You could see the body start to slip a bit as O'Neal struggled with weight control. He played 74 games in 2001, and wouldn't hit over 70 games again until 2005. But that stretch of years also defined the best of his career. Three championships, an MVP, and a place among the all-time Laker greats, even if it would be forgotten in the bitterness to come. Oh, yeah, and he did this:
The meltdown of the 2004 Lakers against the Pistons changed everything. Shaq's ego had only gotten bigger with his success. Kobe Bryant felt he was the star. Phil Jackson had had enough of all of it, and the team blew up the championship core, sending Shaq to Miami for Caron Butler, Lamar Odom, and pieces. Shaq joined an up-and-coming Heat team that would have likely slowly contended for a title year after year with young talent. But Pat Riley is not a man of patience. He saw the MDE was available. He went out and got him.
In Miami, questions were rampant about how O'Neal and Wade would co-exist, how the two would work together, who the man was. O'Neal responded to the criticisms of his ego and conditioning by playing 73 games, scoring 22 points per game with 10 rebounds. The next year he played only 59, but it was enough to get the Heat into the playoffs, where they made an unlikely run that netted O'Neal his fourth championship. This two-year era (before the physical meltdown in 2007) is overlooked most times in favor of his L.A. days, but O'Neal wasn't just a scorer, defender, and partner for Wade in this championship run. He was a mentor, and a locker room leader. O'Neal showed that you can be bombastic, arrogant even, and still be a leader of men.
This was the last time O'Neal was truly relevant.
Self-exile to the Valley
In 2008, with O'Neal clearly on the decline, unable to stay healthy for any significant stretch, and boasting a roster of athletic talent that could run the floor and keep the ball constantly in motion for Mike D'Antoni's offense, Steve Kerr made a terrible decision. He traded for Shaquille O'Neal, cashing in his biggest bargaining chip, Shawn Marion's expiring contract. O'Neal made big claims about winning championships when he's angry for Phoenix, and he was supposed to bring the defense necessary to win a championship alongside Steve Nash. Except that it was very much like giving a fish a bicycle. A big, flashy bicycle with one busted wheel.
O'Neal couldn't stay on the floor. The trade was a disaster, and wasted the last years of Steve Nash's prime because of Kerr's bravado. But O'Neal kept developing, staying popular by embracing Twitter and becoming even more of a goof. He was lovable. He was huge. He didn't play much, but he was still awesome. Like when he pulled this out at the 2009 All-Star Game:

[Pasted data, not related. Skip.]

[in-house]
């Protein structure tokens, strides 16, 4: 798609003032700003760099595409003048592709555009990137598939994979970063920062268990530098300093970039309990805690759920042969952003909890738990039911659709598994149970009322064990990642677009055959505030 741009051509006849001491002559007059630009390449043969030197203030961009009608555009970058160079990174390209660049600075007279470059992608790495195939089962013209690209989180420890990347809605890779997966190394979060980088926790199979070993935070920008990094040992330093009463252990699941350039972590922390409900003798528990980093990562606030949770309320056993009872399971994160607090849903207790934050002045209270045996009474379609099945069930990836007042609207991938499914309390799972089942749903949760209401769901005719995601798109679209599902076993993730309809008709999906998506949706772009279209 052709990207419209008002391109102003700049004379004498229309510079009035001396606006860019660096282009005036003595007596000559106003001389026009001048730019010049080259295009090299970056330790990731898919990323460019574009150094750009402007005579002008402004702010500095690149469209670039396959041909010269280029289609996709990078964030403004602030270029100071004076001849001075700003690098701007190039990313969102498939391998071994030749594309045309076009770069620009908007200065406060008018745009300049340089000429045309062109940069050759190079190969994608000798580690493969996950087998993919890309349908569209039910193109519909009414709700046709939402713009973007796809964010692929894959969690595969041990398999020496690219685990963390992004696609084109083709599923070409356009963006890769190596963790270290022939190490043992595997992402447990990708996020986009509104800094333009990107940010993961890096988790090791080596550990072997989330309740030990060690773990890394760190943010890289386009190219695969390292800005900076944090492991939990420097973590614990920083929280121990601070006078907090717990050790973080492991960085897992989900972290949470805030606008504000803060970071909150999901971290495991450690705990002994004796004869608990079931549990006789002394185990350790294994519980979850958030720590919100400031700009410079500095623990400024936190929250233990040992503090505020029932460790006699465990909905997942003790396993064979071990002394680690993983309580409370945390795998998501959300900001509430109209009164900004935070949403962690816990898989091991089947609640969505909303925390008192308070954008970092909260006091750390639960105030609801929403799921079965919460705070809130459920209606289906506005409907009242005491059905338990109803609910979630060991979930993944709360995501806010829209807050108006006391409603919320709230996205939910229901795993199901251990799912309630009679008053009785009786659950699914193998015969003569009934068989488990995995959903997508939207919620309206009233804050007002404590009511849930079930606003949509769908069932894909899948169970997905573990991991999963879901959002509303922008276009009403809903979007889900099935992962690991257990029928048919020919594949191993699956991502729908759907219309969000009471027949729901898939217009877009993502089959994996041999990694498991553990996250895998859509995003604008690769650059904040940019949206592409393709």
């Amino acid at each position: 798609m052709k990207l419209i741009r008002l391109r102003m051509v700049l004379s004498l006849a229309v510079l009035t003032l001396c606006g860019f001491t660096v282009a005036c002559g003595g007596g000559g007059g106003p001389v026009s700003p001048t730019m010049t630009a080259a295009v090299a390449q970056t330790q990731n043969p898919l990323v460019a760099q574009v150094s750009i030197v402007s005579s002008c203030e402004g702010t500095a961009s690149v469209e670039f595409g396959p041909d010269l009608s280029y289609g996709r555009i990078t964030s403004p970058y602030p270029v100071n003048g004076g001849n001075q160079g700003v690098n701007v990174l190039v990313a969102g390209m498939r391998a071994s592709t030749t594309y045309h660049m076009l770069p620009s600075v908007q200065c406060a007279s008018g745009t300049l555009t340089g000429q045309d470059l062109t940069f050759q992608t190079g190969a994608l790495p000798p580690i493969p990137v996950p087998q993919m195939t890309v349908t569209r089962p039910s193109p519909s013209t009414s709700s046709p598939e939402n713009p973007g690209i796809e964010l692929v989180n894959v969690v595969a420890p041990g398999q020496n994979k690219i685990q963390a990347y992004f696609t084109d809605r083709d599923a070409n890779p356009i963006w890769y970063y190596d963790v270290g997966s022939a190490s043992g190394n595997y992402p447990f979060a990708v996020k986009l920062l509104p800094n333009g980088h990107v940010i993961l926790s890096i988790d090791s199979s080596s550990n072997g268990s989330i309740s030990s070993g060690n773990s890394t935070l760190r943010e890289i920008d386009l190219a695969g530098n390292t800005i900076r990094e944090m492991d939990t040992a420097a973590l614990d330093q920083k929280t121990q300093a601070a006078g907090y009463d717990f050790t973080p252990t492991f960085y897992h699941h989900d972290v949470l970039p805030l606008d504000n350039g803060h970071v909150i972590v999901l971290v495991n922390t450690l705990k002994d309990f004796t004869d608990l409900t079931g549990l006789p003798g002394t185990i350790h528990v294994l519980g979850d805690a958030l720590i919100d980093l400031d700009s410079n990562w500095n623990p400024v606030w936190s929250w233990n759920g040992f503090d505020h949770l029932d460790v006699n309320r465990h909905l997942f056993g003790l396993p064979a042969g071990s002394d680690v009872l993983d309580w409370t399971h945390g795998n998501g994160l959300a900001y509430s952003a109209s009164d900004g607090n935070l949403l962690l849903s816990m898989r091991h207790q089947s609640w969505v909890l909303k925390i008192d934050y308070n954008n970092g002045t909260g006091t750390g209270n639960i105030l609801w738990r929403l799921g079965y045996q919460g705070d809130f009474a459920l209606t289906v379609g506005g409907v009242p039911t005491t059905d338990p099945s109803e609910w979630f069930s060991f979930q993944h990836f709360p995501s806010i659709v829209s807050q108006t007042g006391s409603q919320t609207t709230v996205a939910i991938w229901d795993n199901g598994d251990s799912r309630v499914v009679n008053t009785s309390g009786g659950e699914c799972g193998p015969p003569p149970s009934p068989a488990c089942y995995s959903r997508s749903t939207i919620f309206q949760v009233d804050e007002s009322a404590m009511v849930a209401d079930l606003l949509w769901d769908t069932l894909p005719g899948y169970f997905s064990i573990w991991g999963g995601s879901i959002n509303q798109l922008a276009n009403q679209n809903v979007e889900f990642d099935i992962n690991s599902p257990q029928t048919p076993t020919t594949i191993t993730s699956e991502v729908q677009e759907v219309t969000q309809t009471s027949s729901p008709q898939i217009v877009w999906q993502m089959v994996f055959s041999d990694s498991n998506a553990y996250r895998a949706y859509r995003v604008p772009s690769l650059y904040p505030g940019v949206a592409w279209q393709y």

Even big men fade away
O'Neal joined Cleveland via trade in 2010. The final piece to the LeBron championship puzzle, part 5,453 (copyright Danny Ferry 2010). But it was simply over. O'Neal couldn't stay healthy -- who can at that age with that amount of wear and tear? -- and he watched with disgust as his teammates were unable to help him or LeBron against Boston. O'Neal was actually one of the most effective players for the Cavs against the Celtics, but it wasn't enough. So O'Neal got the idea that if you can't beat 'em, join 'em.
O'Neal joining the Celtics was supposed to change things for his career. It would allow him to win one more than Kobe Bryant, one more than Tim Duncan, to go out with five rings and contribute to a team supposedly as tough as he is. But again, the body just couldn't sustain.
It is a harsh reality that this is what happens, as unfortunate as it is unavoidable.
But O'Neal's legacy won't be tarnished by those final years in Cleveland and Boston the way Allen Iverson's sad decline hampered his. For one, the four titles help. For another, O'Neal always carried himself with respect, even if he lacked it for others (like, oh, say, Kobe Bryant as in his famous rap). For another, nothing can take away his cultural or performance legacy.
Talk to guys who played against him and they groan trying to explain what it was like to guard him. Talk to kids who watched him destroy everything in his path from backboards to Shawn Bradley to Erick Dampier. Talk to reporters who covered his quotes, analysts who watched his dunks, anyone, everyone knows who Shaq was and what his imprint on the game was.
He walks away now, and though he might not be the best big man of all time, given the mark he left on the NBA and how he continues to make his mark on global culture, he's still the Most Dominant Ever.